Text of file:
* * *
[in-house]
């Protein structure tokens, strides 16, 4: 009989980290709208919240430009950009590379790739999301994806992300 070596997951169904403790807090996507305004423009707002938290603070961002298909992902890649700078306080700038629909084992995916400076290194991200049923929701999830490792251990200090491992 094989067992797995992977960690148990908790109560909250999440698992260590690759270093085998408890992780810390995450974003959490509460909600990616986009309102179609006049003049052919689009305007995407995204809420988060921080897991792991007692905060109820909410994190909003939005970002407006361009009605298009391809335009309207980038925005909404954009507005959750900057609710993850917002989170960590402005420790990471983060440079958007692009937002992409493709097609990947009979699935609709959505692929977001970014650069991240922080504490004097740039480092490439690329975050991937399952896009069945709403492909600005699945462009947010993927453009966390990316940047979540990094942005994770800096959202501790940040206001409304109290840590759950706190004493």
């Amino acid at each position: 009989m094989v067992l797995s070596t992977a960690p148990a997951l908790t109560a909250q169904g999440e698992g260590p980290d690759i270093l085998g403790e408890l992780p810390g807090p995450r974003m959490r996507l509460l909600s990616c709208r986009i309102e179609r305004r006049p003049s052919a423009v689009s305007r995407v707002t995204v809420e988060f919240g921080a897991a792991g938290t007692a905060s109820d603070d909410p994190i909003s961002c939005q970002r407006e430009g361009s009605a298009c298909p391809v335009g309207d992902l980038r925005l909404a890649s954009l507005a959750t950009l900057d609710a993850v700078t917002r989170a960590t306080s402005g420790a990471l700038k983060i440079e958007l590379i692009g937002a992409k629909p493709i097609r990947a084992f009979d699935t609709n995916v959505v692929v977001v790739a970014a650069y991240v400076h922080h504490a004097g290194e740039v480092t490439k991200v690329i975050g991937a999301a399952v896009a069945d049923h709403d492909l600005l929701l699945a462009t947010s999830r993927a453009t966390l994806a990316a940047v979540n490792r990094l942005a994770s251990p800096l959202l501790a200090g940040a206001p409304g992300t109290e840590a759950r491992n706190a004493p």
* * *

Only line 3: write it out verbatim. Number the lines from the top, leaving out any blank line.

């Amino acid at each position: 009989m094989v067992l797995s070596t992977a960690p148990a997951l908790t109560a909250q169904g999440e698992g260590p980290d690759i270093l085998g403790e408890l992780p810390g807090p995450r974003m959490r996507l509460l909600s990616c709208r986009i309102e179609r305004r006049p003049s052919a423009v689009s305007r995407v707002t995204v809420e988060f919240g921080a897991a792991g938290t007692a905060s109820d603070d909410p994190i909003s961002c939005q970002r407006e430009g361009s009605a298009c298909p391809v335009g309207d992902l980038r925005l909404a890649s954009l507005a959750t950009l900057d609710a993850v700078t917002r989170a960590t306080s402005g420790a990471l700038k983060i440079e958007l590379i692009g937002a992409k629909p493709i097609r990947a084992f009979d699935t609709n995916v959505v692929v977001v790739a970014a650069y991240v400076h922080h504490a004097g290194e740039v480092t490439k991200v690329i975050g991937a999301a399952v896009a069945d049923h709403d492909l600005l929701l699945a462009t947010s999830r993927a453009t966390l994806a990316a940047v979540n490792r990094l942005a994770s251990p800096l959202l501790a200090g940040a206001p409304g992300t109290e840590a759950r491992n706190a004493p």